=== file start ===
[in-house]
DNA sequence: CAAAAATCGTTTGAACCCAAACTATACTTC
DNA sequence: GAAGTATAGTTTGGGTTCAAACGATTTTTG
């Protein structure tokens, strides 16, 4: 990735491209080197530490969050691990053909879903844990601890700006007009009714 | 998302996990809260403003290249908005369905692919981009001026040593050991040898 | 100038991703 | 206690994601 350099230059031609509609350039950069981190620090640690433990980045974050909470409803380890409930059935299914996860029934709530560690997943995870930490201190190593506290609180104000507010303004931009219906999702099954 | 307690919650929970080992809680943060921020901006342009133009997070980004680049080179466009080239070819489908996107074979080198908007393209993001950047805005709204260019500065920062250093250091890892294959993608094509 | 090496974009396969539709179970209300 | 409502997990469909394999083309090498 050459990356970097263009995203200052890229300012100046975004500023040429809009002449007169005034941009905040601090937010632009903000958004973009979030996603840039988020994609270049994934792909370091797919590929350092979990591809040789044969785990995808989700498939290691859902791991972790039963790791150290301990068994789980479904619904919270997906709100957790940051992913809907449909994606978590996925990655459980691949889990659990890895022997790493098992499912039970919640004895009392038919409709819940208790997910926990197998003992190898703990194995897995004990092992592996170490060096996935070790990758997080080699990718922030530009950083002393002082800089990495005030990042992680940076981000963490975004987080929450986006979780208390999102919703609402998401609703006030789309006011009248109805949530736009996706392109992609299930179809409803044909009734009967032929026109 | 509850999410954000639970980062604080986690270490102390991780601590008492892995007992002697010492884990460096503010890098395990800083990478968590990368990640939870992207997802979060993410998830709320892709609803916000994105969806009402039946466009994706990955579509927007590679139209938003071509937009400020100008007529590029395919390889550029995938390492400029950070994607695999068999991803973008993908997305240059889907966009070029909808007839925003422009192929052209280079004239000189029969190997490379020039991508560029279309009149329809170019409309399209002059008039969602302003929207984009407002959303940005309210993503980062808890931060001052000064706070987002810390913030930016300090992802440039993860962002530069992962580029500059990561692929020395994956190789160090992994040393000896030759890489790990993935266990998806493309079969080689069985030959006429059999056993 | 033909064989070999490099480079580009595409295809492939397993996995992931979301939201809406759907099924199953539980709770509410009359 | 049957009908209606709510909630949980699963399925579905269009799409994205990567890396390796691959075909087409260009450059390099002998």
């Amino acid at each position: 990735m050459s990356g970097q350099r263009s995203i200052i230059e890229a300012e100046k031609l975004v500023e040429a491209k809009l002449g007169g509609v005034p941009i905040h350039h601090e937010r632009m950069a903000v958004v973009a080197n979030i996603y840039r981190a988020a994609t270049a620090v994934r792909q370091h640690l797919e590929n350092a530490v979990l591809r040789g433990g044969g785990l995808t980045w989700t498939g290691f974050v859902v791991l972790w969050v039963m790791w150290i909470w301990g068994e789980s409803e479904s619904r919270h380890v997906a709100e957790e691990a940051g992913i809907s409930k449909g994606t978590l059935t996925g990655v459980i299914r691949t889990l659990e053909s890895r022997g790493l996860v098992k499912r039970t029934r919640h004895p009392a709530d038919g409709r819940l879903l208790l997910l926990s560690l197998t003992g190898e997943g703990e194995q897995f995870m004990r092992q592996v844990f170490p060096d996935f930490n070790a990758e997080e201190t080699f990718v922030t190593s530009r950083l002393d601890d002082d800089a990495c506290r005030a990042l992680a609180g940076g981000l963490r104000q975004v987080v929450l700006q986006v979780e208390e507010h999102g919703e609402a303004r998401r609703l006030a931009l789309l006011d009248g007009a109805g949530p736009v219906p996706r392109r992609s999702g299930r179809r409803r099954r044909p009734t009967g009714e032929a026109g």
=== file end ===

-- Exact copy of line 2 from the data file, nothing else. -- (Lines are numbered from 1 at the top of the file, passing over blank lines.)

DNA sequence: CAAAAATCGTTTGAACCCAAACTATACTTC